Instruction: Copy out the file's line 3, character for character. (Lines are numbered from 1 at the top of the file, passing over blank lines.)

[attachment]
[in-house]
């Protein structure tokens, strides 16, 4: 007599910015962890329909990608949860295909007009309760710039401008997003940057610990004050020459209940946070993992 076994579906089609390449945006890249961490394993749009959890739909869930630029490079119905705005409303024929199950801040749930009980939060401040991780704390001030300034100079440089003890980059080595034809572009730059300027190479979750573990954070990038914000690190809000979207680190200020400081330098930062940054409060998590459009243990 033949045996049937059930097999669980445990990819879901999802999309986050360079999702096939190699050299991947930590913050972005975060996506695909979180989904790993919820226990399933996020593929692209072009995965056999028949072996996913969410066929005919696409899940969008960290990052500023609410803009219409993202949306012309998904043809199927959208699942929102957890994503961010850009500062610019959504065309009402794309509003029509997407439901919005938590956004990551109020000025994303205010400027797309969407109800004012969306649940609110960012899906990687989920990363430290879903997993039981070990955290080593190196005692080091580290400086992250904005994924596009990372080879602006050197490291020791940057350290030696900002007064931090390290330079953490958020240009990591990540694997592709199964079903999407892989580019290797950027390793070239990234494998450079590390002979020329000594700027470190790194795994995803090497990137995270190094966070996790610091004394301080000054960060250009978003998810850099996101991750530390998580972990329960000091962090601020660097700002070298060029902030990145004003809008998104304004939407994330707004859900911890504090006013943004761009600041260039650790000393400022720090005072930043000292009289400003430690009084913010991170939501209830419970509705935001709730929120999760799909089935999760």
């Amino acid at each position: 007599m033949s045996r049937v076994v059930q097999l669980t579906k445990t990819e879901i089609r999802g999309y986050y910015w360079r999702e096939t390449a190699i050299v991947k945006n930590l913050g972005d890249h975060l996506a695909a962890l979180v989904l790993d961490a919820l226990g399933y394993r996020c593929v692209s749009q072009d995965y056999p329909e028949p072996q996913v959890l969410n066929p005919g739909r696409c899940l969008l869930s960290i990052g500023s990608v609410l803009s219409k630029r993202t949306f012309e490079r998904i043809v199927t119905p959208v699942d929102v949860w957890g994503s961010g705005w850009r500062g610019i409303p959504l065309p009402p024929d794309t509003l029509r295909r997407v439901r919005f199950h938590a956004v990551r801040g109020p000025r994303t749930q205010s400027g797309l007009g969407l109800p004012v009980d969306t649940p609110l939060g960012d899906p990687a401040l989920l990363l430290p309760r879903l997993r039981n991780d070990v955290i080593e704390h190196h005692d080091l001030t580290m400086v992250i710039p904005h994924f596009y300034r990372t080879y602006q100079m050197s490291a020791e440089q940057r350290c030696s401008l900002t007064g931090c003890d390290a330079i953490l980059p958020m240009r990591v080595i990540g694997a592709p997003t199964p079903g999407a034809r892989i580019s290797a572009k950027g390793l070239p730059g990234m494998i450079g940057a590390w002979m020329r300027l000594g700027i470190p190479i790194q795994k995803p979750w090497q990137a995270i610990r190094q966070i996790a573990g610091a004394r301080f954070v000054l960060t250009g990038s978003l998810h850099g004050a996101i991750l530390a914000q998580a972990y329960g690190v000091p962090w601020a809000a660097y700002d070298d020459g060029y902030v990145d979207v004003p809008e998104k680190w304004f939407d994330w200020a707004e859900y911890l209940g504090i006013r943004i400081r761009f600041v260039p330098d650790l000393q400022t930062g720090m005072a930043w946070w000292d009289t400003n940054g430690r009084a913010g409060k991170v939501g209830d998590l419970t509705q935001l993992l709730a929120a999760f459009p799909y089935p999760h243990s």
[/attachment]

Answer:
């Amino acid at each position: 007599m033949s045996r049937v076994v059930q097999l669980t579906k445990t990819e879901i089609r999802g999309y986050y910015w360079r999702e096939t390449a190699i050299v991947k945006n930590l913050g972005d890249h975060l996506a695909a962890l979180v989904l790993d961490a919820l226990g399933y394993r996020c593929v692209s749009q072009d995965y056999p329909e028949p072996q996913v959890l969410n066929p005919g739909r696409c899940l969008l869930s960290i990052g500023s990608v609410l803009s219409k630029r993202t949306f012309e490079r998904i043809v199927t119905p959208v699942d929102v949860w957890g994503s961010g705005w850009r500062g610019i409303p959504l065309p009402p024929d794309t509003l029509r295909r997407v439901r919005f199950h938590a956004v990551r801040g109020p000025r994303t749930q205010s400027g797309l007009g969407l109800p004012v009980d969306t649940p609110l939060g960012d899906p990687a401040l989920l990363l430290p309760r879903l997993r039981n991780d070990v955290i080593e704390h190196h005692d080091l001030t580290m400086v992250i710039p904005h994924f596009y300034r990372t080879y602006q100079m050197s490291a020791e440089q940057r350290c030696s401008l900002t007064g931090c003890d390290a330079i953490l980059p958020m240009r990591v080595i990540g694997a592709p997003t199964p079903g999407a034809r892989i580019s290797a572009k950027g390793l070239p730059g990234m494998i450079g940057a590390w002979m020329r300027l000594g700027i470190p190479i790194q795994k995803p979750w090497q990137a995270i610990r190094q966070i996790a573990g610091a004394r301080f954070v000054l960060t250009g990038s978003l998810h850099g004050a996101i991750l530390a914000q998580a972990y329960g690190v000091p962090w601020a809000a660097y700002d070298d020459g060029y902030v990145d979207v004003p809008e998104k680190w304004f939407d994330w200020a707004e859900y911890l209940g504090i006013r943004i400081r761009f600041v260039p330098d650790l000393q400022t930062g720090m005072a930043w946070w000292d009289t400003n940054g430690r009084a913010g409060k991170v939501g209830d998590l419970t509705q935001l993992l709730a929120a999760f459009p799909y089935p999760h243990s």